At the end of this month, a hologram of Whitney Huston will kick off a world tour. Starting in the U.K. then heading to Europe, ‘An Evening With Whitney Huston Tour’ is set to be one of the first world tours to come out of this technology.
Speaking of live musical performances, we had a chat about Jennifer Lopez and Shakira’s Super Bowl performance on this episode of It’s Been A Big Day For…
However, it’s not the first time hologram concerts have been done. In fact, they’ve been happening for quite some time now.
In 2012, the late 2Pac hit the Coachella stage with Snopp Dogg. After yelling “what the f**k is up Coachella”, he performed ‘2 of Amerikaz Most Wanted’ in one of the most visually stimulating live performances to date.
While the hologram was visually strange, in that he was quite a few shades brighter than regular humans, the social media response showed there was a market for this concept.
Then came 2014, when an illusion of Michael Jackson performed ‘Slave to the Rhythm’ at the Billboard Music Awards. While this wasn’t technically a hologram (it was actually the Pepper’s illusion effect), it definitely showcased the evolving technology in the world of special effects.
After that, a whole bunch of other hologram performances popped up (like Amy Whinehouse’s and a lot of K-Pop acts) leading us to this Whitney Huston tour.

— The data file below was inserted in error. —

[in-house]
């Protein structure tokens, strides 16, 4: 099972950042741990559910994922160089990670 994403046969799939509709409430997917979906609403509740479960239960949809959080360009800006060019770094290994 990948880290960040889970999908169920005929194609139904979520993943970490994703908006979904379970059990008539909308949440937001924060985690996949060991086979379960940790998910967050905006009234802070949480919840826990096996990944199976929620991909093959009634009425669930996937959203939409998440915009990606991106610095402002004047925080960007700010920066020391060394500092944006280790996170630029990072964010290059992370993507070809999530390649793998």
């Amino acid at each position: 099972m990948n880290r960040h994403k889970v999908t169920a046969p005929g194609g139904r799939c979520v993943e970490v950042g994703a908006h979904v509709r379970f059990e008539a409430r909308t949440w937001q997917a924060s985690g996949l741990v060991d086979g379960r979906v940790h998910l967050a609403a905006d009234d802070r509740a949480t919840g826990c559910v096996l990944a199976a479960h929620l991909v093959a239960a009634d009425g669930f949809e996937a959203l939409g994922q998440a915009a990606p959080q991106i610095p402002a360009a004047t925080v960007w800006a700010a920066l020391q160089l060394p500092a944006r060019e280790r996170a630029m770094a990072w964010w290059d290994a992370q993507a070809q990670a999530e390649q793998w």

The tour, being presented by BASE Holograms, has 25 scheduled dates across the U.K and Europe on top of a planned Mexico tour and an American leg (the latter to hit in Autumn 2020). But, it begs the question, are there actually a lot of people that want to go see this?
I can understand from a technology perspective, why people would want to see this one time. I’m curious to see how realistic the hologram will look, but other than that, I don’t think there’s much in it for the long run. It certainly captures my curiosity, but I can’t see much longevity in the concept.
The appeal with concerts is knowing that a musician is in the same room as you, it’s wondering how they’ll interact with the crowd, it’s wondering how the show will differ from other shows past. A hologram concert removes all of this ambiguity. It’s essentially the equivalent of watching a concert at your local cinema.
But, to be fair, this project has recruited acclaimed choreographer Fatima Robinson to put together a live performance that features a live band, live singers and live backup dancers. So, there is an element of spontaneity, even if it’s not to do with Whitney herself. Also, the tracks will be remastered versions of Whitney’s classic hits, so we can for sure expect a modern twist.
I’m certainly contemplating going to the Whitney show, if the tour ends up hitting Australia, but I’m just unsure if there’s going to be demand for a hologram tour in years to come.
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